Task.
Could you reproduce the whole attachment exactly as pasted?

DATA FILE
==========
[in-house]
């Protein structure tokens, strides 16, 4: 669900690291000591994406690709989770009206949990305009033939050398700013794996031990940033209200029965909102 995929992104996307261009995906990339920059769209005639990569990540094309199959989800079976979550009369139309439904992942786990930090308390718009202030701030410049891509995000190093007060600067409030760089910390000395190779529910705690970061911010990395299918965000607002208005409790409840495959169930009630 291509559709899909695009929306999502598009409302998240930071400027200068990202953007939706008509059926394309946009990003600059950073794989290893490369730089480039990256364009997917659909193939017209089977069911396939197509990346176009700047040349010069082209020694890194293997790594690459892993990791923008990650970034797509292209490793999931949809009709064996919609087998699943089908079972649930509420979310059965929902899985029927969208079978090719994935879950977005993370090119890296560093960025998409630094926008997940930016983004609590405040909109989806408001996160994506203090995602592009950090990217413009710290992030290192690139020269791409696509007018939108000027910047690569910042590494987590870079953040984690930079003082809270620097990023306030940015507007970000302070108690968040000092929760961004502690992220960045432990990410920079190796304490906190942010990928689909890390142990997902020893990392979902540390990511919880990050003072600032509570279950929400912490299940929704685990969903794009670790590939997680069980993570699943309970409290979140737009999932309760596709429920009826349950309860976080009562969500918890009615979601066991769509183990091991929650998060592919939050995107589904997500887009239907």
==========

[in-house]
């Protein structure tokens, strides 16, 4: 669900690291000591994406690709989770009206949990305009033939050398700013794996031990940033209200029965909102 995929992104996307261009995906990339920059769209005639990569990540094309199959989800079976979550009369139309439904992942786990930090308390718009202030701030410049891509995000190093007060600067409030760089910390000395190779529910705690970061911010990395299918965000607002208005409790409840495959169930009630 291509559709899909695009929306999502598009409302998240930071400027200068990202953007939706008509059926394309946009990003600059950073794989290893490369730089480039990256364009997917659909193939017209089977069911396939197509990346176009700047040349010069082209020694890194293997790594690459892993990791923008990650970034797509292209490793999931949809009709064996919609087998699943089908079972649930509420979310059965929902899985029927969208079978090719994935879950977005993370090119890296560093960025998409630094926008997940930016983004609590405040909109989806408001996160994506203090995602592009950090990217413009710290992030290192690139020269791409696509007018939108000027910047690569910042590494987590870079953040984690930079003082809270620097990023306030940015507007970000302070108690968040000092929760961004502690992220960045432990990410920079190796304490906190942010990928689909890390142990997902020893990392979902540390990511919880990050003072600032509570279950929400912490299940929704685990969903794009670790590939997680069980993570699943309970409290979140737009999932309760596709429920009826349950309860976080009562969500918890009615979601066991769509183990091991929650998060592919939050995107589904997500887009239907």